2. Touchy: Some females are more physically sensitive and environmentally aware than males. This is especially true of unspayed females during breeding, when they are not ready or willing to be with a mate. They have been known to bite and growl at any male dog that comes near them. Humans should beware during these times, as they can be the brunt of cranky growls and bared teeth. Females can also be very easily angered when they are caring for or guarding their pups. Growls and barks are not uncommon, and some have even been known to bite.
  3. Overly Sensitive: When correcting a female dog in training, she can get her feelings hurt very easily, which means she'll mope around with her tail between her legs and not really want to finish her training session. If you are a very gentle, patient, soft-spoken trainer/owner, you might prefer a female dog. Many female dogs cannot withstand loud noises or a raised voice. In some cases, too much of an angry voice in disciplining a female dog can damage her feelings long-term and make her far more difficult to train. When in need of correction, female dogs often require a soft, gentle voice. Sometimes it's best to cut a session short and save the lesson for another day when a female dog gets her feelings hurt with a correction. Impatient dog owners might be tempted to give up and quit training or they indulge their dog too much, giving in to her desires instead of maintaining the fact that they are the trainer and in charge.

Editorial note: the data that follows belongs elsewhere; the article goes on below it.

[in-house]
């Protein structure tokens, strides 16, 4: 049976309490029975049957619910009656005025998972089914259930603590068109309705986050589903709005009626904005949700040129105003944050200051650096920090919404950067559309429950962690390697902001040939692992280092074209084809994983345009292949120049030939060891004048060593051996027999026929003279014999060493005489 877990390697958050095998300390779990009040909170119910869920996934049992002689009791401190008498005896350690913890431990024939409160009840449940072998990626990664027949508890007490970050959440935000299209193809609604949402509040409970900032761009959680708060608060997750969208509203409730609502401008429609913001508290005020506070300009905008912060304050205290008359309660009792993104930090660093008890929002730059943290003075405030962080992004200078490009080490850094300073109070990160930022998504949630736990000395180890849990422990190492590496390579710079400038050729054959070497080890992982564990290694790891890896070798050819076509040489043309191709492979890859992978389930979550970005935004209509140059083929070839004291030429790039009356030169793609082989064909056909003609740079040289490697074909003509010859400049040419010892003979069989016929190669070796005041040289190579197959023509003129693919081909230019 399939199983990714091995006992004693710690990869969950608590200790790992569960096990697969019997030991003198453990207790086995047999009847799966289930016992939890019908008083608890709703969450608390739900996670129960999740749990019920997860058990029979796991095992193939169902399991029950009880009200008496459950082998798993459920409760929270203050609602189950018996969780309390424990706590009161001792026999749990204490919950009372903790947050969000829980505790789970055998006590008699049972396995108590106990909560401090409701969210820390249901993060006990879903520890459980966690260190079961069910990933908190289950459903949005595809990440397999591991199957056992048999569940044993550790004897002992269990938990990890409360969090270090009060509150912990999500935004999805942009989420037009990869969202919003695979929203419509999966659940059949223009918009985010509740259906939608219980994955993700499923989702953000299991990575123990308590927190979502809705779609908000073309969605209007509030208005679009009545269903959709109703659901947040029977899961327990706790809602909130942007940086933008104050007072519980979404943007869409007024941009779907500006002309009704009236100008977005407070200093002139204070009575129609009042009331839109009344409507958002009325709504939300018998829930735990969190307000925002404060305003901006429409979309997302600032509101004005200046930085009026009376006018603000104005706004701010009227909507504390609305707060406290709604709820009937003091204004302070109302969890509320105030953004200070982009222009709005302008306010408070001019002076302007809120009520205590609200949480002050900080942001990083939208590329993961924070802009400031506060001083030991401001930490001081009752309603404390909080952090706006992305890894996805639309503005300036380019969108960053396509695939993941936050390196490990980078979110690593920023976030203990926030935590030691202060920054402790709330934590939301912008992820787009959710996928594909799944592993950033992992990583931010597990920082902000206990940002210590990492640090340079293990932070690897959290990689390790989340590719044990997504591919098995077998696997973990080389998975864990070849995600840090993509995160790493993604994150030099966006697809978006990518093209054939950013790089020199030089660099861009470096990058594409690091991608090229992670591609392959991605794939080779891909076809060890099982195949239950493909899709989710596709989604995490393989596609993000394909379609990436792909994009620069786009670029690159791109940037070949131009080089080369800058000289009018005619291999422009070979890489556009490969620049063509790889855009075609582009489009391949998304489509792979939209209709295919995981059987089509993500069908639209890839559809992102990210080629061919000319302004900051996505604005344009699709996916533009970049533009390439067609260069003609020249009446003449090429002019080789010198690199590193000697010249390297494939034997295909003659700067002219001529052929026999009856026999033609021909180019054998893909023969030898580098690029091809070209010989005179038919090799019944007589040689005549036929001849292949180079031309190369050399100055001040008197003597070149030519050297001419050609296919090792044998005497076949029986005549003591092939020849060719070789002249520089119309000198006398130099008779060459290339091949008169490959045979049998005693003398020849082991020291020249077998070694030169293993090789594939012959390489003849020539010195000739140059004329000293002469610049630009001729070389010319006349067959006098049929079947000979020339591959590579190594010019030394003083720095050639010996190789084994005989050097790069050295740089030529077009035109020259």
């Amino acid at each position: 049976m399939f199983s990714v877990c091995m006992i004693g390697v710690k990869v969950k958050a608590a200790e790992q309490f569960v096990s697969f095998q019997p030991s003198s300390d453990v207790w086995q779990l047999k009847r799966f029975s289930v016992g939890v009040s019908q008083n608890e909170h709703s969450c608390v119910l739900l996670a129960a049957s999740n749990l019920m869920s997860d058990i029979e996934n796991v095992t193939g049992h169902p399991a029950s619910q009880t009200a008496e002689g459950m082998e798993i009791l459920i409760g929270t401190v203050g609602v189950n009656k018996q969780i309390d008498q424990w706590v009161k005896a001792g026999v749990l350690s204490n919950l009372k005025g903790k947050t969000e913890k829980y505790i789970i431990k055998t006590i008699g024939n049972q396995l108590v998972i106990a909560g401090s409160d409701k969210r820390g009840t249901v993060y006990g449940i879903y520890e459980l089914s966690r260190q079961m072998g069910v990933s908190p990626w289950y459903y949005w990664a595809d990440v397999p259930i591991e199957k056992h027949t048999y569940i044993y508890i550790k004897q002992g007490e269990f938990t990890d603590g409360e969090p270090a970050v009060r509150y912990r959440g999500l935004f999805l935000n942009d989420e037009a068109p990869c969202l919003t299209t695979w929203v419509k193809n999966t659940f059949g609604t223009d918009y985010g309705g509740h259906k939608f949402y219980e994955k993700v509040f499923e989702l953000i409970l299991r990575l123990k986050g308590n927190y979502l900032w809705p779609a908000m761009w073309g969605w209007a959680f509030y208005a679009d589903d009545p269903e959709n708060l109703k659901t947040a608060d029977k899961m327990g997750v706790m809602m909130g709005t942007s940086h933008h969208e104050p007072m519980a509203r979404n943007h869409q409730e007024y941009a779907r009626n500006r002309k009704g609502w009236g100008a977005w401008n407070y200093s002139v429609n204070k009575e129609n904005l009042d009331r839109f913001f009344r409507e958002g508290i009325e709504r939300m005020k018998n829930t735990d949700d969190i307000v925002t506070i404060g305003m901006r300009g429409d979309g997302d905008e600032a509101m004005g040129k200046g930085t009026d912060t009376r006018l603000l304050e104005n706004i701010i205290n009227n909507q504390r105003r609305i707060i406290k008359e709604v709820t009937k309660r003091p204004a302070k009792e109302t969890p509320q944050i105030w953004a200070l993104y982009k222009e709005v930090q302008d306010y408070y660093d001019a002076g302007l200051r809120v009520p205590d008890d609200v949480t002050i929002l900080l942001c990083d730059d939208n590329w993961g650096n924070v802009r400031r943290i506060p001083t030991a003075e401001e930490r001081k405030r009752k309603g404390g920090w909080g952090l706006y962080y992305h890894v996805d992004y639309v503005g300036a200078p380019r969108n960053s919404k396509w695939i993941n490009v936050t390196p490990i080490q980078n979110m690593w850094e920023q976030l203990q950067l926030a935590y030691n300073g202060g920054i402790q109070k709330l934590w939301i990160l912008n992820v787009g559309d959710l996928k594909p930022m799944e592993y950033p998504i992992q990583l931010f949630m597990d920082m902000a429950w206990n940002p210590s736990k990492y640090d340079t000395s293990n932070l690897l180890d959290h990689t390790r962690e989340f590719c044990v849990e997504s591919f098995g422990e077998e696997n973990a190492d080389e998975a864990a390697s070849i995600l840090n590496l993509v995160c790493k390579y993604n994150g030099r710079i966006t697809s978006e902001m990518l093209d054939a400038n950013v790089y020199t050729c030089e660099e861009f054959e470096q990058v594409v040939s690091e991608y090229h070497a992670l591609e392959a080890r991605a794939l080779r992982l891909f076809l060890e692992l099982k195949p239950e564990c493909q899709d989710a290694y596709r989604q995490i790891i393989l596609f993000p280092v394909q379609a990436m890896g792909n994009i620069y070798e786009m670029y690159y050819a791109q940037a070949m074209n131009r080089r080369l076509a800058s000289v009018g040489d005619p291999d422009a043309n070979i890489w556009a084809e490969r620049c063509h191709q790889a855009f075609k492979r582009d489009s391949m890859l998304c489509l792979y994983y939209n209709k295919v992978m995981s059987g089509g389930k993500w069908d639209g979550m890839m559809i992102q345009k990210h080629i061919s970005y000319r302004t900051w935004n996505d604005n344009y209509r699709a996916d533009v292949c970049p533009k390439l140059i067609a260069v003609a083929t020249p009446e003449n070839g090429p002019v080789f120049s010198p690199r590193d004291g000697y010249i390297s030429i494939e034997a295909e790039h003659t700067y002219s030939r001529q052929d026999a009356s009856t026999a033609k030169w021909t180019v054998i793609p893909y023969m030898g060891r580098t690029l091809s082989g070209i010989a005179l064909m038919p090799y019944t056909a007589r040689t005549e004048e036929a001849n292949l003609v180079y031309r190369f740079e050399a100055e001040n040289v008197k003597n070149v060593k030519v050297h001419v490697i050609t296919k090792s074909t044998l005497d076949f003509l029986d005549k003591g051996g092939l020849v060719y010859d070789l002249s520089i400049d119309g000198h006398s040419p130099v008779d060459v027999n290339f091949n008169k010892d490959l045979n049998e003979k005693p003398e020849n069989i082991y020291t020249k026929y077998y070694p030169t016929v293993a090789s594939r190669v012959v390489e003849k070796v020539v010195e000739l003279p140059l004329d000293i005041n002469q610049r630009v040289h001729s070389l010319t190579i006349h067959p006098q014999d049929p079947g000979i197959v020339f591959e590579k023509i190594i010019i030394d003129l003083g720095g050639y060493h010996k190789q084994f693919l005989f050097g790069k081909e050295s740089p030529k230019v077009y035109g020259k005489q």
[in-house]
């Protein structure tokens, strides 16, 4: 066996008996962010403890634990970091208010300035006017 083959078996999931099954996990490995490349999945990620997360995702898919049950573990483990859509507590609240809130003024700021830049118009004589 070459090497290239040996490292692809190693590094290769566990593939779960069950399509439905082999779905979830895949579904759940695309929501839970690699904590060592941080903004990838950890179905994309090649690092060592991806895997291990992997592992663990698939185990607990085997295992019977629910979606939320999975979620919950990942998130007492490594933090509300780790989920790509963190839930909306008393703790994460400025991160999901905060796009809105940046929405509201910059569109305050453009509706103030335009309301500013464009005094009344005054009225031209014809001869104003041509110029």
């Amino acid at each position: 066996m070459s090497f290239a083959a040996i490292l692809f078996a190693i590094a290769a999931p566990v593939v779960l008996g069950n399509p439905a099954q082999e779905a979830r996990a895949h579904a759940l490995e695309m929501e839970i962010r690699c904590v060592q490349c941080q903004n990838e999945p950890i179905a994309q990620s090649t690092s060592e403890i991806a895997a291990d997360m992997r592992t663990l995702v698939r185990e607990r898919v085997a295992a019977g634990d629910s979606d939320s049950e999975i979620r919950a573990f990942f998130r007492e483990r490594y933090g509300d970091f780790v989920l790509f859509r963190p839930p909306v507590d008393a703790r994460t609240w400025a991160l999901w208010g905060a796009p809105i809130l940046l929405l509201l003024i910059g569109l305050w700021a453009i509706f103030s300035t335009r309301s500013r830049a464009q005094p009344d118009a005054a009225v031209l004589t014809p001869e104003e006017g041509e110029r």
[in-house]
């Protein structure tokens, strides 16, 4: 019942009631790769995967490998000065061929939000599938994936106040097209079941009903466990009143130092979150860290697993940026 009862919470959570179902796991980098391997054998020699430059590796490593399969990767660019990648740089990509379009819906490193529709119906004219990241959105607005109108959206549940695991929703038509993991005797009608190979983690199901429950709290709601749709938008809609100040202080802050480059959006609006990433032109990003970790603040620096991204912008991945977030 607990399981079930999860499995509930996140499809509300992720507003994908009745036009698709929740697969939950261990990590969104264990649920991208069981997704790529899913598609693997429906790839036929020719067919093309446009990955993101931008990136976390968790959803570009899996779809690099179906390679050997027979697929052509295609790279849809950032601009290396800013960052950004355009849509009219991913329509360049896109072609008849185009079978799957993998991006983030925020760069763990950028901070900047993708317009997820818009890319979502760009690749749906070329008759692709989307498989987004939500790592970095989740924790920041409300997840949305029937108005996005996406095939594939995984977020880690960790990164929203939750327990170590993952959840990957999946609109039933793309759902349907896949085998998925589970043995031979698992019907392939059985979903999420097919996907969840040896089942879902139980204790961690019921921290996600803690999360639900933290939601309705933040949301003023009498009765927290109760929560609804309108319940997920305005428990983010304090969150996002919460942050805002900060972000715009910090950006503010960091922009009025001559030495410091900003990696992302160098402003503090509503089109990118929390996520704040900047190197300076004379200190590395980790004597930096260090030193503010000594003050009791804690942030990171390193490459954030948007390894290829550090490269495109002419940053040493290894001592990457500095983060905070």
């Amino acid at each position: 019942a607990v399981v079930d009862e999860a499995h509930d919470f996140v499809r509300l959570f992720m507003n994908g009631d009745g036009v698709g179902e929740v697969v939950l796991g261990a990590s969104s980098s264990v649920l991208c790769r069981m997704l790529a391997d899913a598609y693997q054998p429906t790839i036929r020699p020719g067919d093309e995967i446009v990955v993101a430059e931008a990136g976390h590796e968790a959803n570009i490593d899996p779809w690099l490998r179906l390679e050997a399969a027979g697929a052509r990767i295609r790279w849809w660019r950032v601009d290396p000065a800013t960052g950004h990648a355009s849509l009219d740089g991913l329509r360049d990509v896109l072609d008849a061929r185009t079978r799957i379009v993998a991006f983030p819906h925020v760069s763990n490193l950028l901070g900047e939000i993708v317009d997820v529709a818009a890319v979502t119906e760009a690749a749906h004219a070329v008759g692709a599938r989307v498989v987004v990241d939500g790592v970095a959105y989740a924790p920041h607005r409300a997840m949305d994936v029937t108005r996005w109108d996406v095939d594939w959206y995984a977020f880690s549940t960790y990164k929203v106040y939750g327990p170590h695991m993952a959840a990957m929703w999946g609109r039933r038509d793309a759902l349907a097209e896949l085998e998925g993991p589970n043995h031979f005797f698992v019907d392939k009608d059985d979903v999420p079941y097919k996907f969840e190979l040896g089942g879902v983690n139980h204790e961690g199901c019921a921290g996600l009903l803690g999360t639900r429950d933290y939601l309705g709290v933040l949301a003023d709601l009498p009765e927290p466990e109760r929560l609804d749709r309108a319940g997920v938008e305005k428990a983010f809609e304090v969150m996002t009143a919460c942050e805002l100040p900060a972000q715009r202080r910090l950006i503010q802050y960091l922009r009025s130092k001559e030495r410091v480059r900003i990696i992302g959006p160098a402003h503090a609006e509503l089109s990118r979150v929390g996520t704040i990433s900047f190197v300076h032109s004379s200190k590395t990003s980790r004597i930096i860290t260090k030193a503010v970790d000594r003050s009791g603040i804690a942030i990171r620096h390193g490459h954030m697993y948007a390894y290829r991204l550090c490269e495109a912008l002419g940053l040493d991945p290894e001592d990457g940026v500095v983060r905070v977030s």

4. Lawn Damage: A female dog's urine is usually more acidic than a male's. Consequently, when a female urinates on a lawn, it creates unsightly brown, burned-looking spots.